When Utah State University students and faculty first visited the Byana Mary Hill orphanage and school in Masaka, Uganda, in 2005, they were surprised to find children sleeping in buildings that were empty shells with dirt floors and no windows or doors. The school was detached from the electrical grid and had no lights, and children had to carry water from a contaminated marsh more than a half mile away.
Through a program called Engineers Without Borders, USU students and faculty set about to improve the conditions at the orphanage.
Professor Bill Grenney founded the Engineers Without Borders chapter at USU in 2004. Since then, the team has made five trips to Uganda. In addition, USU’s EWB chapter has established teams that have projects in Tibet, Mexico and Peru.
EWB is a national, non-profit, humanitarian organization that harnesses the power of professional and student engineers to complete low-tech, high-impact projects in developing countries. The national organization began in 2002.
“We provide sustainable improvements to the quality of life, education, economic development and infrastructure for disenfranchised children and the people who care for them,” Grenney said. “Just building physical infrastructure is not enough.”
As a testament to this philosophy, on its most recent trip to Uganda, the team installed knitting equipment and trained staff at the orphanage to knit sweaters for the children. The team also contracted with a welding shop operated by the Masaka Disabled Persons Association to build 20 triple-decker beds for a new dormitory, as well as to build window and door frames. Members also constructed a new dormitory for the girls.
The Uganda team’s work had a big impact on the children and staff at the orphanage, but it also made a difference for a student attending a university near the orphange. Maureen Kesaano was attending Makerere University and helped Grenney when he came to borrow surveying tools from the university. Kesaano also helped the team by serving as a guide and translator.
Kesaano was finishing her bachelor’s degree in civil engineering when Grenney suggested she think about pursuing a graduate degree at Utah State.
“I was impressed with the opportunity these students had to make a difference around the world and with how closely they worked with their professors,” Kesaano said. “After I looked into Utah State, I decided it would be a good place for me.”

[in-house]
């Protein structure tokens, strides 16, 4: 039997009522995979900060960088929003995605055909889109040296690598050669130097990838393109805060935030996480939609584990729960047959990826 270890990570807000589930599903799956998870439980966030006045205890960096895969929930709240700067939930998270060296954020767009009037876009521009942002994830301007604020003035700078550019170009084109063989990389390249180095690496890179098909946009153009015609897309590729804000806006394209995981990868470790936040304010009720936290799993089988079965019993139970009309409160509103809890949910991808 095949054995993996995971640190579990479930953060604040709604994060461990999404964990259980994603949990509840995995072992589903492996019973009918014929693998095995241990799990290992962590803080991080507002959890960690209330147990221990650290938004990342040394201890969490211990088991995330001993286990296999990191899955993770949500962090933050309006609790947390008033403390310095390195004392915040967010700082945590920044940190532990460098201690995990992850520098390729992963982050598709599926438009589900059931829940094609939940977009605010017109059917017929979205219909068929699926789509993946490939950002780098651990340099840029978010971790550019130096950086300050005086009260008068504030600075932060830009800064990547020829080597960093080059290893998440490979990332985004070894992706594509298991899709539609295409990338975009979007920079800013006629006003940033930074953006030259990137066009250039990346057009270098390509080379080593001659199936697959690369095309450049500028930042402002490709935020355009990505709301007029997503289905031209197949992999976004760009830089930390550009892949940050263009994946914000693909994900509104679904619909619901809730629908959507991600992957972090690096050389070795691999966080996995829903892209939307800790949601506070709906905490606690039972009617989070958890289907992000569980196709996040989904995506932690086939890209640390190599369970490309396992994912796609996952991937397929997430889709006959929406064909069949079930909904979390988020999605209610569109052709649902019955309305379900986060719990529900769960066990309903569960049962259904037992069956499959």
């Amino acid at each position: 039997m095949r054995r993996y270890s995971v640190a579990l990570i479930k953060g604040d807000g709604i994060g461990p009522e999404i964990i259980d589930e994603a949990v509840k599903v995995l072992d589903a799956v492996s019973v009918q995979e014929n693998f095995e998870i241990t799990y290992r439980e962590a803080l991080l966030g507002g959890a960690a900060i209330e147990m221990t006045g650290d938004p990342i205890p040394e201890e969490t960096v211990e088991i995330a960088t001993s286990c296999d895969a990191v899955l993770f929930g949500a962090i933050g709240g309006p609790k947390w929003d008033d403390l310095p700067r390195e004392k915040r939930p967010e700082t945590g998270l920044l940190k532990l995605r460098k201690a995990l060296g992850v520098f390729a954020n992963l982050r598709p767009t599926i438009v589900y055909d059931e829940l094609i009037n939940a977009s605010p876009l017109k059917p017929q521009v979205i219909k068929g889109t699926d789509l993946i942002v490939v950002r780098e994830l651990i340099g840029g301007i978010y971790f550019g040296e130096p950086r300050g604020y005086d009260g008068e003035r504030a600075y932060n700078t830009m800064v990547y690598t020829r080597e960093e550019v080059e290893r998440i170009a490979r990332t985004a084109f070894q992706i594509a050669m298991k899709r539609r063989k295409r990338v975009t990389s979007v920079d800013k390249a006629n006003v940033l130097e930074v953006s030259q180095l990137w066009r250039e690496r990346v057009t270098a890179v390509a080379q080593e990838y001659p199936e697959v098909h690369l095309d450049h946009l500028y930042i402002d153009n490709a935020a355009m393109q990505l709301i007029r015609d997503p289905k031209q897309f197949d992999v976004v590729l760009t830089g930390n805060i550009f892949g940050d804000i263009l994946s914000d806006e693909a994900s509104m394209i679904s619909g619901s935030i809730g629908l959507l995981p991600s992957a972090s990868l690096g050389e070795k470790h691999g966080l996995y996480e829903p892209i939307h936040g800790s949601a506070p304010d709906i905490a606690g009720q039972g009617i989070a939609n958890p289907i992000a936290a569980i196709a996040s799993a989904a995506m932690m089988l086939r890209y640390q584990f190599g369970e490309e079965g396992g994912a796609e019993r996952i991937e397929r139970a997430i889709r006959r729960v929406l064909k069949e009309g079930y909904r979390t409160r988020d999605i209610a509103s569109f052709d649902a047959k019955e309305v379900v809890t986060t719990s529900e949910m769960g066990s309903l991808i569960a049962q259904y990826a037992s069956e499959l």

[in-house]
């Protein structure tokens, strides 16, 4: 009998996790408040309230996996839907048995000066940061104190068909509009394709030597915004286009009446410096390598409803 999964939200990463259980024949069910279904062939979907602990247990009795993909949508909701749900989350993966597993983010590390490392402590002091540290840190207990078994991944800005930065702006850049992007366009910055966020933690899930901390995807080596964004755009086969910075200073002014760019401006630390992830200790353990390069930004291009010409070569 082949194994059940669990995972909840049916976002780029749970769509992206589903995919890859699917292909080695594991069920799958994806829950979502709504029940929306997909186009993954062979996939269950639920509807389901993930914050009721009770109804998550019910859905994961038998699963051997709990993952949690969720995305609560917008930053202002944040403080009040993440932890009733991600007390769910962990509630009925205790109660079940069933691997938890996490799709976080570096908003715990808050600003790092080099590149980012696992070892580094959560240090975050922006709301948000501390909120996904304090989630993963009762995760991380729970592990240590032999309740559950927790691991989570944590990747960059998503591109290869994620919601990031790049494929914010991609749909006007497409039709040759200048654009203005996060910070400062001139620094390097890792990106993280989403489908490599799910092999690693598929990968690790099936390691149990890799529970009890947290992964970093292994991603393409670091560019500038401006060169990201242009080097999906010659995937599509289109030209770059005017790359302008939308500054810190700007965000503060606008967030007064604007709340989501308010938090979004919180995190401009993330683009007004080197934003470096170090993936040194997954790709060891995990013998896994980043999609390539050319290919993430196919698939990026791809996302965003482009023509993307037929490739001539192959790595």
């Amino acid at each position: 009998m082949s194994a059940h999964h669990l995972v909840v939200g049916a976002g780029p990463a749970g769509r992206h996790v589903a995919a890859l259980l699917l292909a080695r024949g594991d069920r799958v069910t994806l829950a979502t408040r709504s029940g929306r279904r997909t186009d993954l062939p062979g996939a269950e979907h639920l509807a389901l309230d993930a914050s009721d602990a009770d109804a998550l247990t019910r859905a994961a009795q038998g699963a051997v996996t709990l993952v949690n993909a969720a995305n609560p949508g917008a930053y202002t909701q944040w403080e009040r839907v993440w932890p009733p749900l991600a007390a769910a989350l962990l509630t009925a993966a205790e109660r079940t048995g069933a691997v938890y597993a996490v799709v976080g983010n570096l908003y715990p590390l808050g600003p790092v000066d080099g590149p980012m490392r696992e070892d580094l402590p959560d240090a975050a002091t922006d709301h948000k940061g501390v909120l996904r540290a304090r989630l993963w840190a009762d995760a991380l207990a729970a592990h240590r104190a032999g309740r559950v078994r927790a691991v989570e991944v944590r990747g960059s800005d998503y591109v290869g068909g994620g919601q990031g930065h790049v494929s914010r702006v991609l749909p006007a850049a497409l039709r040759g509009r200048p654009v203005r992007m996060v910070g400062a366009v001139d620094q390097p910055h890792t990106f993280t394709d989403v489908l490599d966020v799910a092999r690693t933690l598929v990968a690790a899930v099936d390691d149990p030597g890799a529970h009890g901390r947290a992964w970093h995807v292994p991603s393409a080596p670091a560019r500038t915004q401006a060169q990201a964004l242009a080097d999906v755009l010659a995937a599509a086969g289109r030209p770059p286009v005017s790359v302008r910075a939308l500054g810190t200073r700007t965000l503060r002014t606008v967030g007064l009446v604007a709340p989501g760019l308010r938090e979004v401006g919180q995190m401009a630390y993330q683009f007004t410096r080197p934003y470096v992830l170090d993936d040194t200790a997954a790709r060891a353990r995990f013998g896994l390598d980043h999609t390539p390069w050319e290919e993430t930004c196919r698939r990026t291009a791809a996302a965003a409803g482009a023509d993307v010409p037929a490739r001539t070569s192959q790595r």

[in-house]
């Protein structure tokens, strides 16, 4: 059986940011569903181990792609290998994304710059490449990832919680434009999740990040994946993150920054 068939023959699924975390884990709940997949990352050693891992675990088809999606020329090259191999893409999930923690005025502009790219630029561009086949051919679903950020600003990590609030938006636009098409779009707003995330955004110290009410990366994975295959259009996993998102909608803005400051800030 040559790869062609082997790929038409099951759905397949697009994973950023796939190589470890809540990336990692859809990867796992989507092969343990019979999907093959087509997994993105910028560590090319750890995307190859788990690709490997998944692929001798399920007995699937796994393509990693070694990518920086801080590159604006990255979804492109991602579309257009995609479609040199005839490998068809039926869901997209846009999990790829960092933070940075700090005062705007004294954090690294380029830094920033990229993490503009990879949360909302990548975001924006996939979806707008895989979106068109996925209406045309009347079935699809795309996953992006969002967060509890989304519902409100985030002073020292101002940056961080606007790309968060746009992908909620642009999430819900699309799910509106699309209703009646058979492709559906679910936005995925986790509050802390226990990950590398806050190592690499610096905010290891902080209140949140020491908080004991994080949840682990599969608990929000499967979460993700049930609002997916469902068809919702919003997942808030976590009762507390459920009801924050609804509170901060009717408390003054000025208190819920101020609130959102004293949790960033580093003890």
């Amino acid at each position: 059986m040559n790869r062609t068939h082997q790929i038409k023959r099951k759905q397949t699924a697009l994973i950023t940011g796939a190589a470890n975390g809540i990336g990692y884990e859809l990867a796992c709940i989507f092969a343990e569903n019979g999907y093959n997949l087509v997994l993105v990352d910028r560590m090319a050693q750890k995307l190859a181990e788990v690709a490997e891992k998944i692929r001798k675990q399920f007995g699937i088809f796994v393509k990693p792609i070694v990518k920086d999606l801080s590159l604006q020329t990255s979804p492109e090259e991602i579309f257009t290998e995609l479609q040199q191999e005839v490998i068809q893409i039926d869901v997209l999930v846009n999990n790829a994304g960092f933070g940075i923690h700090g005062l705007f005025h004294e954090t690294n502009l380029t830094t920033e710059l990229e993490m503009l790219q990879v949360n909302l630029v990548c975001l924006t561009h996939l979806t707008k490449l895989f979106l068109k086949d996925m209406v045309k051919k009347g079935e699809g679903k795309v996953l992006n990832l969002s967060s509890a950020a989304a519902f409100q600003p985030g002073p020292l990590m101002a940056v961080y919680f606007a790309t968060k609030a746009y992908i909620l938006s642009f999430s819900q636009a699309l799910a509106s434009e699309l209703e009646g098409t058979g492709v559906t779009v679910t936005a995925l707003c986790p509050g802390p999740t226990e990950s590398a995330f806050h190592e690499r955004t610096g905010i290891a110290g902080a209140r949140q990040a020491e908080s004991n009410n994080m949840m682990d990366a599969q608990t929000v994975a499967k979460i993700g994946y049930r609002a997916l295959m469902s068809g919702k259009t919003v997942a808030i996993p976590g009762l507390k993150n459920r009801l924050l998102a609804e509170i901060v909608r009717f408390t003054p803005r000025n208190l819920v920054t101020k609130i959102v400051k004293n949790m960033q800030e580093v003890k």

Kesaano began her journey at USU in January 2009. She is working toward a master’s degree in environmental engineering and plans to return to Uganda after finishing her degree and gaining work experience. She hopes to get a job with the Ugandan Ministry of Water working on water development in rural areas. With this job, she would help villages and communities gain access to clean water resources.
Other EWB Projects:
Mexico: made improvements to the Gabriel House Orphanage and provided learning materials and toys for the children
Peru: worked with two communities, Chiclayo and Salkantay, to improve water systems, install solar-powered lights, and conduct other sustainable improvements
Projects Completed at the Orphanage in Uganda:
- Dug a well to provide clean water and built a pipeline from the well to the orphanage
- Wired classrooms and sleeping areas with lights
- Renovated and expanded the medical clinic
- Installed playground equipment and constructed volleyball, netball and tether ball courts
- Donated books and started a library
- Renovated a building for a kitchen and installed ovens
- Installed solar power, two roof rainwater catchment systems, concrete floors in the buildings, windows and doors in the classroom building and a solar pump to pump water to the tank
The EWB program is not just for engineers — students from various disciplines have traveled with the teams. For example, Ashley Karras, a broadcast journalism student, traveled to Uganda to film a short documentary. Proceeds raised money for the EWB program. The film was presented in spring 2006 as part of her senior project. Since graduating, Karras started her own business producing documentaries.